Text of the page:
Vandalism tarnishes WWI monument

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An unidentified black substance partially obscures one of the names etched into the Naugatuck World War I memorial. The monument bears the name of 30 local men who died fighting in WWI. –REPUBLICAN-AMERICAN
An unidentified black substance partially obscures one of the names etched into the Naugatuck World War I memorial. The monument bears the name of 30 local men who died fighting in WWI. –REPUBLICAN-AMERICAN

NAUGATUCK — Vandalism was recently discovered on a Naugatuck war memorial prominently located near the Green, a memorial that only recently underwent $40,000 of restoration.

Located next to Salem Elementary School, the World War I memorial features a pedestal engraved with the names of the 30 local men who fought and died in World War I. A flagpole rises from the pedestal.

Recently, various sorts of vandalism have marred the monument’s appearance.

A tar-like substance dots the base of the pedestal on one side. A different kind of black substance is also affixed over one of the pedestal’s faces, partially obscuring one of the names etched into the stone.

Some small stones cemented into the base the pedestal sits on have also been removed, leaving a gaping, unsightly hole.

A few spots of a clear, resin-like substance also appear on one of the pedestal’s faces.

Veteran Ron Fischer, a resident who spearheaded the fundraising efforts to restore the monument, called the vandalism an insult to his own efforts and to those of other residents.

“This is not only a slap in the face to me, but a slap in the face to the town and to everyone who donated,” Fischer said.

Fischer discovered the vandalism last month during a Flag Day ceremony at the monument with local veterans and school children.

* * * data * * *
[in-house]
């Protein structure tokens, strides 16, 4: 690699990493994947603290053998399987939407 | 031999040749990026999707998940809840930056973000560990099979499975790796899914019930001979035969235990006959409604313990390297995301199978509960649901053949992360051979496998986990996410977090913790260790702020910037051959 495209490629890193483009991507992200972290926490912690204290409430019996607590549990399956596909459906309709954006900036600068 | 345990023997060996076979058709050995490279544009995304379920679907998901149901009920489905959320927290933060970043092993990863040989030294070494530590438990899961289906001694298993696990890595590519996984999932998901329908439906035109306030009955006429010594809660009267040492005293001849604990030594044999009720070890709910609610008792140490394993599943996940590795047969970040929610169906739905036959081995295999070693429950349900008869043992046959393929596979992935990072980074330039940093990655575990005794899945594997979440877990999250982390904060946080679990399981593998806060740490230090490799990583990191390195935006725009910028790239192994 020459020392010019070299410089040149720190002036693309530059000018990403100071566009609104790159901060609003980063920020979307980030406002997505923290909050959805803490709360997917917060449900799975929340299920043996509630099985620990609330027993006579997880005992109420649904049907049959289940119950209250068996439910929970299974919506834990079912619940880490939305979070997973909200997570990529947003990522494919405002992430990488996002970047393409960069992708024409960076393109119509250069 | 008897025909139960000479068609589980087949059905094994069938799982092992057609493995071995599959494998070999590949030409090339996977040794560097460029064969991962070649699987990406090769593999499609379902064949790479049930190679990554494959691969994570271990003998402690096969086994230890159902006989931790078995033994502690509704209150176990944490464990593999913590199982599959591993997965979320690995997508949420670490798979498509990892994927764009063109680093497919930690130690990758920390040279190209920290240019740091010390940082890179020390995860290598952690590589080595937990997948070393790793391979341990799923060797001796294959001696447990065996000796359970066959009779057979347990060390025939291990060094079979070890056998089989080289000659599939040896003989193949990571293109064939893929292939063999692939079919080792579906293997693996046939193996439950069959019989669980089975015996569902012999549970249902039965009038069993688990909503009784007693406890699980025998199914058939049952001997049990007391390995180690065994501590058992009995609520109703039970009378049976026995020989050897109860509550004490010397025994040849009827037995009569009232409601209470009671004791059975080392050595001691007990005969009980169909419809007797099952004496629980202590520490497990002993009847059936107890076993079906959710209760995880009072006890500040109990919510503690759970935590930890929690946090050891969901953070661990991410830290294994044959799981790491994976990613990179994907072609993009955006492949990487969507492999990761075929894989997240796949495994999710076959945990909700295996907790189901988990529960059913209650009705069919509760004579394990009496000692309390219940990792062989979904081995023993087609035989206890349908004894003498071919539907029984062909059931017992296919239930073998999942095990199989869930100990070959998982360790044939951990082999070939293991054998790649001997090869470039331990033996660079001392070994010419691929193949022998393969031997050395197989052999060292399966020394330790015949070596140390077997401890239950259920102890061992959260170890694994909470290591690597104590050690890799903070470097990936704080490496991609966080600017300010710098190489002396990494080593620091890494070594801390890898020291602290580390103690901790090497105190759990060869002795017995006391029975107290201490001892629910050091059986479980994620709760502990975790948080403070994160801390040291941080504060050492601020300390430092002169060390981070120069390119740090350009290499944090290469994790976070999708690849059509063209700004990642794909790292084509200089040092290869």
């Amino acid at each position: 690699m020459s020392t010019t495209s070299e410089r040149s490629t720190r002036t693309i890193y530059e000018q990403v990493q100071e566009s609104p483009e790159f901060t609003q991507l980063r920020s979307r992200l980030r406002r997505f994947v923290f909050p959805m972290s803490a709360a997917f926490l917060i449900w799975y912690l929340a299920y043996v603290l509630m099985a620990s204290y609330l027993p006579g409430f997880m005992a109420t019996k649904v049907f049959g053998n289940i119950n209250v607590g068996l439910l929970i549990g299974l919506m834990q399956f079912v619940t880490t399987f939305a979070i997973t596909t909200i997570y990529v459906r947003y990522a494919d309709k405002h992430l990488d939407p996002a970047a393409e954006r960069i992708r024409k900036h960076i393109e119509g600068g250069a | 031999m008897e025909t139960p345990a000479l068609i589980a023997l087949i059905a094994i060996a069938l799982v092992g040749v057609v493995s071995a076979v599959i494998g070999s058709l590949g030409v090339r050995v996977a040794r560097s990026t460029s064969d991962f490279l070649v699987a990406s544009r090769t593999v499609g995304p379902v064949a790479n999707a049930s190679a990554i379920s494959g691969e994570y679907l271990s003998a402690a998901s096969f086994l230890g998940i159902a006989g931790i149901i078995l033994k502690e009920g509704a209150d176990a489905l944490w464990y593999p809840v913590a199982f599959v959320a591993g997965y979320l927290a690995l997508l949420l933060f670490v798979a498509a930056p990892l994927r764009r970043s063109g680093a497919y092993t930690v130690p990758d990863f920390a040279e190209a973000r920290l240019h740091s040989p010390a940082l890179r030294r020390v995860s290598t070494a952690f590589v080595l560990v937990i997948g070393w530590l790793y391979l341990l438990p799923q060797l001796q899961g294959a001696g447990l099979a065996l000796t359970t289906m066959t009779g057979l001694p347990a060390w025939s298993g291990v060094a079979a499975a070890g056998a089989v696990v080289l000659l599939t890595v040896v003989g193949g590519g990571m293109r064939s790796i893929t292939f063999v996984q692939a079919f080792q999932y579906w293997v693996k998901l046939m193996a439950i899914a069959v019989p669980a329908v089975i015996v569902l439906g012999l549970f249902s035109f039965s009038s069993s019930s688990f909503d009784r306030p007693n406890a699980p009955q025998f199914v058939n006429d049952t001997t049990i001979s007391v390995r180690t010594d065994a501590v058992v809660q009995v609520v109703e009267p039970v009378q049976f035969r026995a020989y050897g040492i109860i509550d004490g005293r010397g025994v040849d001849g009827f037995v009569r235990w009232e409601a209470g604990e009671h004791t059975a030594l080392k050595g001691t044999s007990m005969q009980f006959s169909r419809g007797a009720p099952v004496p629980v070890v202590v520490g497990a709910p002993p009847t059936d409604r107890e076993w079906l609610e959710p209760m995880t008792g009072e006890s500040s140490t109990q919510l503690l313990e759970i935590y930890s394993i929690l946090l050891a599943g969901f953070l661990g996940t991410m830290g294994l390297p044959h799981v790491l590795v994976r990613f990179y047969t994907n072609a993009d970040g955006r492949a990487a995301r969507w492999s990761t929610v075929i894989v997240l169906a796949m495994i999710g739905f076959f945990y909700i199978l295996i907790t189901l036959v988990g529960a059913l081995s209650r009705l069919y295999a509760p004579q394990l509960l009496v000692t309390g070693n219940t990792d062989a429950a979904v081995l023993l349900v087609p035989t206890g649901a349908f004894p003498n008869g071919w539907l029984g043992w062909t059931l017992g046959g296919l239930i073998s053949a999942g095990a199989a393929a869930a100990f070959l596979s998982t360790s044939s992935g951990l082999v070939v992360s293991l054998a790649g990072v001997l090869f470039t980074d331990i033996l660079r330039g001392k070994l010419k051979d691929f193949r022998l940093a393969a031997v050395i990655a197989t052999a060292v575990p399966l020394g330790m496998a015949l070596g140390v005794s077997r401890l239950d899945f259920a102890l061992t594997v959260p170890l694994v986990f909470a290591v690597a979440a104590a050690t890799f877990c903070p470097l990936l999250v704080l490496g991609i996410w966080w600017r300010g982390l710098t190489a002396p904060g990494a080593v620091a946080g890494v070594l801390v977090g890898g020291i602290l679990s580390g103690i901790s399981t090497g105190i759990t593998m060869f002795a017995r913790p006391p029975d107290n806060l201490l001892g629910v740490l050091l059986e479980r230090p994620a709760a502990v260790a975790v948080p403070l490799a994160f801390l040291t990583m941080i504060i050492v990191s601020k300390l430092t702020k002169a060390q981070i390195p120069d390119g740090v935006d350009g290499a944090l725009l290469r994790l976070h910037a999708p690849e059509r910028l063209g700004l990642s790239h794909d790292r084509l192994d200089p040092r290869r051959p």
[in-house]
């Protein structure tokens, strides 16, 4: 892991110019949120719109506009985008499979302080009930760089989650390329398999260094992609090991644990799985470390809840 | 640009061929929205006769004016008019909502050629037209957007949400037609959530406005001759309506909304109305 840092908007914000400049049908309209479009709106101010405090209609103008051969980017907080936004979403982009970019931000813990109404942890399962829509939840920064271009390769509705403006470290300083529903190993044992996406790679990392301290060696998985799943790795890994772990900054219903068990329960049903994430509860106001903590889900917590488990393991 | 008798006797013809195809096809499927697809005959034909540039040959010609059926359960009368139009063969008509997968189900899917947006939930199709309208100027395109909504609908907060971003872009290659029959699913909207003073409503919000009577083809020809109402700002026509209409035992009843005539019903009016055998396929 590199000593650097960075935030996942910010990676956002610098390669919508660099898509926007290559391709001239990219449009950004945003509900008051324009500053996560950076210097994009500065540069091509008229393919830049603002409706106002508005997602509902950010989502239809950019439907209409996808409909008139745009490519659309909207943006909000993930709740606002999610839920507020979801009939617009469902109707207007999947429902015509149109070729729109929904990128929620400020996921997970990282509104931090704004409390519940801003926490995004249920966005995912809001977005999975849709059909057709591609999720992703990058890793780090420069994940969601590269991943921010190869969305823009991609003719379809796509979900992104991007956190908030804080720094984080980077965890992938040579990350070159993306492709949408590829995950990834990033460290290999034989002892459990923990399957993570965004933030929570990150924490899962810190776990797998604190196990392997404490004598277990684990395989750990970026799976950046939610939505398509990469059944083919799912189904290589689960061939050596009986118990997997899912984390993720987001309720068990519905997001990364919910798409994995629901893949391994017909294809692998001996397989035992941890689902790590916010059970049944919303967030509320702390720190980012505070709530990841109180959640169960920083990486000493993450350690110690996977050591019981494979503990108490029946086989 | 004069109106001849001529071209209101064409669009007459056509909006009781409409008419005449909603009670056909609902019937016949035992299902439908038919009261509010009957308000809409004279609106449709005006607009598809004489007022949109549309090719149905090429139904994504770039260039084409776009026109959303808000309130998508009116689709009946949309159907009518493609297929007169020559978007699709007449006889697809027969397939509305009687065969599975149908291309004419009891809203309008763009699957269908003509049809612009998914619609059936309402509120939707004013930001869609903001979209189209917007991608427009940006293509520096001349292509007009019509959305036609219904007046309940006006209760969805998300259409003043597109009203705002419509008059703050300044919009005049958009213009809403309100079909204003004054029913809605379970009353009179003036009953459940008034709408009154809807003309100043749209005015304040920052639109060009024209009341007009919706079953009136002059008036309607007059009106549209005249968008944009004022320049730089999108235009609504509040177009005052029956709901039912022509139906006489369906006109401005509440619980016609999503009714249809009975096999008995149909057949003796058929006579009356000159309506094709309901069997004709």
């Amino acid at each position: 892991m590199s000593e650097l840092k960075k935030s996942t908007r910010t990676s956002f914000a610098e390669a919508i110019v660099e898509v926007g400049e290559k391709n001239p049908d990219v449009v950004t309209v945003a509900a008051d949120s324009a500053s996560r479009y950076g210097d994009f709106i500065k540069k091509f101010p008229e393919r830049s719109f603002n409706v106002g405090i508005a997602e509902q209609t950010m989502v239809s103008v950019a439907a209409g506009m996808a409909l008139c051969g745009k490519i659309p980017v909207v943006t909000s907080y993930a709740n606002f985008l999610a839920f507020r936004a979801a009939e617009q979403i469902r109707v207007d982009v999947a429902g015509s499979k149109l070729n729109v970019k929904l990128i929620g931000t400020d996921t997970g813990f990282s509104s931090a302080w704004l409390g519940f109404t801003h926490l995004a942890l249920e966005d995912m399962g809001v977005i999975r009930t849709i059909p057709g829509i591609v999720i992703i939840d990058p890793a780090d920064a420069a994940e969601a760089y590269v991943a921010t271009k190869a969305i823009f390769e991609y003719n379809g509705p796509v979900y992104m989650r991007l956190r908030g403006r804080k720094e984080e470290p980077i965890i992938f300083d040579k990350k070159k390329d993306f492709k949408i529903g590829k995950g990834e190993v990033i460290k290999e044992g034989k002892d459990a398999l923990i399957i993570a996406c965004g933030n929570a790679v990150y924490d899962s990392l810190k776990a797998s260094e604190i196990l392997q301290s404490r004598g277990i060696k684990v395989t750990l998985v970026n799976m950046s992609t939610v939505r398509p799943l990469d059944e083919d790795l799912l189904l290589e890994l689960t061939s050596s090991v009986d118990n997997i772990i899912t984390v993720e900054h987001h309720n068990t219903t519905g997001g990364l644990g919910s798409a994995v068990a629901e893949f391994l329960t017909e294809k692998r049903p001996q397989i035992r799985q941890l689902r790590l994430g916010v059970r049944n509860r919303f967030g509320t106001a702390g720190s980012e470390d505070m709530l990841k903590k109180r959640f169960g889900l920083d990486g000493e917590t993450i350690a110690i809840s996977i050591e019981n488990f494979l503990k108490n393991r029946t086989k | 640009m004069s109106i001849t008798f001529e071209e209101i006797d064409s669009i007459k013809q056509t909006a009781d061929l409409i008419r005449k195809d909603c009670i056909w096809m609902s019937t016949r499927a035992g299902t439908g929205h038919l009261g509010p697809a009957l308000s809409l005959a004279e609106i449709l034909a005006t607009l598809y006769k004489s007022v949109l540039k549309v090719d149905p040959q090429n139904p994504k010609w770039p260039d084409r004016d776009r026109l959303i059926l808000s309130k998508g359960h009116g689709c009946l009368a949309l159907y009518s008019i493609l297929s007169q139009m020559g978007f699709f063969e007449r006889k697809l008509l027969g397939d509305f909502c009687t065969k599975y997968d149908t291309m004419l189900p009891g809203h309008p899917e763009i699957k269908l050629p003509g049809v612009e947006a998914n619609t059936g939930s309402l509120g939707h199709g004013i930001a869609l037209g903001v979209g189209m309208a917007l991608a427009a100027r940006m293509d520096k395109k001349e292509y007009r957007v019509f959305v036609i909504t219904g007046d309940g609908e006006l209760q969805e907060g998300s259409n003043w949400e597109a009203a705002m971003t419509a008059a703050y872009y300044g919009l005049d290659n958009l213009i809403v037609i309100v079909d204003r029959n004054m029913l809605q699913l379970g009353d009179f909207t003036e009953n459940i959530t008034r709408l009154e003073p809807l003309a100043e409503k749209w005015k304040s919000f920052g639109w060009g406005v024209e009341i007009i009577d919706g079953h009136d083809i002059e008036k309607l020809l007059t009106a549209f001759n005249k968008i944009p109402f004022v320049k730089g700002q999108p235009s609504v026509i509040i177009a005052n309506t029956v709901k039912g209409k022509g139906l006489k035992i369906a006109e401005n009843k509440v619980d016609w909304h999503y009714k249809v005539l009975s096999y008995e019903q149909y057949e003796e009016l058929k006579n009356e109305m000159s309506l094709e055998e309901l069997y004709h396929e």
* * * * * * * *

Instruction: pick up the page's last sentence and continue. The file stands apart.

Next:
“We turned around to salute the flag and that’s what we saw,” Fischer said, pointing toward the black substance over a name.

Naugatuck’s World War I memorial. –FILE PHOTO
Naugatuck’s World War I memorial. –FILE PHOTO

The ceremony was on June 12, preceding the June 14 Flag Day. Fischer isn’t sure when the vandalism actually occurred.

Fischer plans to call the firm that did the restoration work, ConservArt of Hamden. He wants a representative to come inspect the monument in order to determine how much it might cost to clean away the vandalism.

However, he cautioned residents to be vigilant in order to prevent any future vandalism.

“We can’t just pay to fix it every time someone does something like this,” Fischer said.

Initially dedicated in 1920, the World War I monument gradually fell into disrepair. Fischer led a grassroots effort to raise the $40,000 needed to fully restore the monument.
That restoration work was completed about three years ago.

Fischer said he has spoken to other area veterans who are upset by the apparent vandalism. He urged those who may have committed the vandalism to consider the significance of the monument.

“This has a sacred meaning,” Fischer said. “It’s not a piece of art someone just stuck up here.”